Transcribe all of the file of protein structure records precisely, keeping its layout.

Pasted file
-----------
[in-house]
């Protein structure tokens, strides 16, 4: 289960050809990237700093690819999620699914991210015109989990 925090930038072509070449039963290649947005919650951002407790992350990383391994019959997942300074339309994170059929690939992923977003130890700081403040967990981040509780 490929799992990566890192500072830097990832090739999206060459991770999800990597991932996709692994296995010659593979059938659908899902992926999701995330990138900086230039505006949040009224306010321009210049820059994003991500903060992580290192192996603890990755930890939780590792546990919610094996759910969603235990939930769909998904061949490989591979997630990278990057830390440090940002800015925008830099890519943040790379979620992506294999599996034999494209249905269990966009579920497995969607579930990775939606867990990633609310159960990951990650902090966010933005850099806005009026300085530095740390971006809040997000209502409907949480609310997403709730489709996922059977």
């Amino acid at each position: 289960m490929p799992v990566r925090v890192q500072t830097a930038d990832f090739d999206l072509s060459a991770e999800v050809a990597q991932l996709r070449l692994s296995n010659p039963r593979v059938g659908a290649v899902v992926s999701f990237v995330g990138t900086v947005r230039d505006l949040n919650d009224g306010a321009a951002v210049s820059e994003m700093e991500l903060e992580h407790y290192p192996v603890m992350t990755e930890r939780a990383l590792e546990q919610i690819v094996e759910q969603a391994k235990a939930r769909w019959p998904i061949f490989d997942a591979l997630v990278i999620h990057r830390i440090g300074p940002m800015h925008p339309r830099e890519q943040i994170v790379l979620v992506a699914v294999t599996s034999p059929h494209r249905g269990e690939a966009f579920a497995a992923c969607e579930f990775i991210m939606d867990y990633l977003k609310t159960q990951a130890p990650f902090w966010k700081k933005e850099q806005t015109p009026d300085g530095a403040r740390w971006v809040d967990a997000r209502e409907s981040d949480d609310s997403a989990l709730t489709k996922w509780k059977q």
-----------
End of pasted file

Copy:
[in-house]
């Protein structure tokens, strides 16, 4: 289960050809990237700093690819999620699914991210015109989990 925090930038072509070449039963290649947005919650951002407790992350990383391994019959997942300074339309994170059929690939992923977003130890700081403040967990981040509780 490929799992990566890192500072830097990832090739999206060459991770999800990597991932996709692994296995010659593979059938659908899902992926999701995330990138900086230039505006949040009224306010321009210049820059994003991500903060992580290192192996603890990755930890939780590792546990919610094996759910969603235990939930769909998904061949490989591979997630990278990057830390440090940002800015925008830099890519943040790379979620992506294999599996034999494209249905269990966009579920497995969607579930990775939606867990990633609310159960990951990650902090966010933005850099806005009026300085530095740390971006809040997000209502409907949480609310997403709730489709996922059977």
């Amino acid at each position: 289960m490929p799992v990566r925090v890192q500072t830097a930038d990832f090739d999206l072509s060459a991770e999800v050809a990597q991932l996709r070449l692994s296995n010659p039963r593979v059938g659908a290649v899902v992926s999701f990237v995330g990138t900086v947005r230039d505006l949040n919650d009224g306010a321009a951002v210049s820059e994003m700093e991500l903060e992580h407790y290192p192996v603890m992350t990755e930890r939780a990383l590792e546990q919610i690819v094996e759910q969603a391994k235990a939930r769909w019959p998904i061949f490989d997942a591979l997630v990278i999620h990057r830390i440090g300074p940002m800015h925008p339309r830099e890519q943040i994170v790379l979620v992506a699914v294999t599996s034999p059929h494209r249905g269990e690939a966009f579920a497995a992923c969607e579930f990775i991210m939606d867990y990633l977003k609310t159960q990951a130890p990650f902090w966010k700081k933005e850099q806005t015109p009026d300085g530095a403040r740390w971006v809040d967990a997000r209502e409907s981040d949480d609310s997403a989990l709730t489709k996922w509780k059977q």